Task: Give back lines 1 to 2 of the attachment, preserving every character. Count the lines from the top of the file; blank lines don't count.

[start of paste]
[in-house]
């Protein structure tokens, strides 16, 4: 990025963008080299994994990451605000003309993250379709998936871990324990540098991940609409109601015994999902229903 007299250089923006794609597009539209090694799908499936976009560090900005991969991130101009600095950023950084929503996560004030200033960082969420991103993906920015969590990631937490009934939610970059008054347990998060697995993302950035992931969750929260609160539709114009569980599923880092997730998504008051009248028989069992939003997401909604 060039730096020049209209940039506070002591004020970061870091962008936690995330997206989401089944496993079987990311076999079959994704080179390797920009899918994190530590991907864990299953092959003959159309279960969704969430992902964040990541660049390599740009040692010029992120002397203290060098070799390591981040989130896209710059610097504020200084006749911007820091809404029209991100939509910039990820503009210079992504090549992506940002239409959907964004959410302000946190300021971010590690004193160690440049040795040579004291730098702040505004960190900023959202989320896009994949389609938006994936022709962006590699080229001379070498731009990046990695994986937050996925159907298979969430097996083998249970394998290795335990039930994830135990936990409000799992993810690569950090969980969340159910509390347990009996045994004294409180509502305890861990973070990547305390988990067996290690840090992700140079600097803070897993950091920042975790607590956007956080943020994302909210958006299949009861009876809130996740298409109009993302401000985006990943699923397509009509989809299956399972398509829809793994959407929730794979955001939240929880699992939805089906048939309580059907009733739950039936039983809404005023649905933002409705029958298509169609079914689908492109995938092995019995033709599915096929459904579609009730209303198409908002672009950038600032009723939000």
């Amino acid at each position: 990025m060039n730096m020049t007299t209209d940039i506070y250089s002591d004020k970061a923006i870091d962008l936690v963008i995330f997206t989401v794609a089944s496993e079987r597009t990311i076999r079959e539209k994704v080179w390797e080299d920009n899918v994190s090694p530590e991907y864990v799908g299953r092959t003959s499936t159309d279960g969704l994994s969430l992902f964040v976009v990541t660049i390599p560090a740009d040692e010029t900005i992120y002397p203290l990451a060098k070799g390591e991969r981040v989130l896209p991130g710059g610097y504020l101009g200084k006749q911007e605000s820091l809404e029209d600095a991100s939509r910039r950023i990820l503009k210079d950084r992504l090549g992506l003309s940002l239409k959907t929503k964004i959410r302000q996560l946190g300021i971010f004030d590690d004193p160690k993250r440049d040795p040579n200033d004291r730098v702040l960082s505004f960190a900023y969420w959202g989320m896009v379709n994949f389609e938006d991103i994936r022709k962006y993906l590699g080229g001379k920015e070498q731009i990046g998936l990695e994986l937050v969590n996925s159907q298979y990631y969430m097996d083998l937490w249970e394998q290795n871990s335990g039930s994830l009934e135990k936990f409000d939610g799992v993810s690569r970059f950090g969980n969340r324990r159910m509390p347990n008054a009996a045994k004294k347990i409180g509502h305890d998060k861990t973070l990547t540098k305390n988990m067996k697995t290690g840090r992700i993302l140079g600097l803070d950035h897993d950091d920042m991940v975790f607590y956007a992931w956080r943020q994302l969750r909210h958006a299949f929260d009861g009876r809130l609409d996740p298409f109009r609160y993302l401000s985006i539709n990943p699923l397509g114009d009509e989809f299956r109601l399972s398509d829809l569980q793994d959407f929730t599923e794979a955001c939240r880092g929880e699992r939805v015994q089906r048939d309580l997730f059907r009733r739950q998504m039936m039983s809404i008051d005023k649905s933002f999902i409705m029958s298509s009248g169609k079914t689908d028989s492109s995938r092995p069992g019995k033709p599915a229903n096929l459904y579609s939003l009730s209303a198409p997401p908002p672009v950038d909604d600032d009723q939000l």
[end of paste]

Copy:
[in-house]
């Protein structure tokens, strides 16, 4: 990025963008080299994994990451605000003309993250379709998936871990324990540098991940609409109601015994999902229903 007299250089923006794609597009539209090694799908499936976009560090900005991969991130101009600095950023950084929503996560004030200033960082969420991103993906920015969590990631937490009934939610970059008054347990998060697995993302950035992931969750929260609160539709114009569980599923880092997730998504008051009248028989069992939003997401909604 060039730096020049209209940039506070002591004020970061870091962008936690995330997206989401089944496993079987990311076999079959994704080179390797920009899918994190530590991907864990299953092959003959159309279960969704969430992902964040990541660049390599740009040692010029992120002397203290060098070799390591981040989130896209710059610097504020200084006749911007820091809404029209991100939509910039990820503009210079992504090549992506940002239409959907964004959410302000946190300021971010590690004193160690440049040795040579004291730098702040505004960190900023959202989320896009994949389609938006994936022709962006590699080229001379070498731009990046990695994986937050996925159907298979969430097996083998249970394998290795335990039930994830135990936990409000799992993810690569950090969980969340159910509390347990009996045994004294409180509502305890861990973070990547305390988990067996290690840090992700140079600097803070897993950091920042975790607590956007956080943020994302909210958006299949009861009876809130996740298409109009993302401000985006990943699923397509009509989809299956399972398509829809793994959407929730794979955001939240929880699992939805089906048939309580059907009733739950039936039983809404005023649905933002409705029958298509169609079914689908492109995938092995019995033709599915096929459904579609009730209303198409908002672009950038600032009723939000």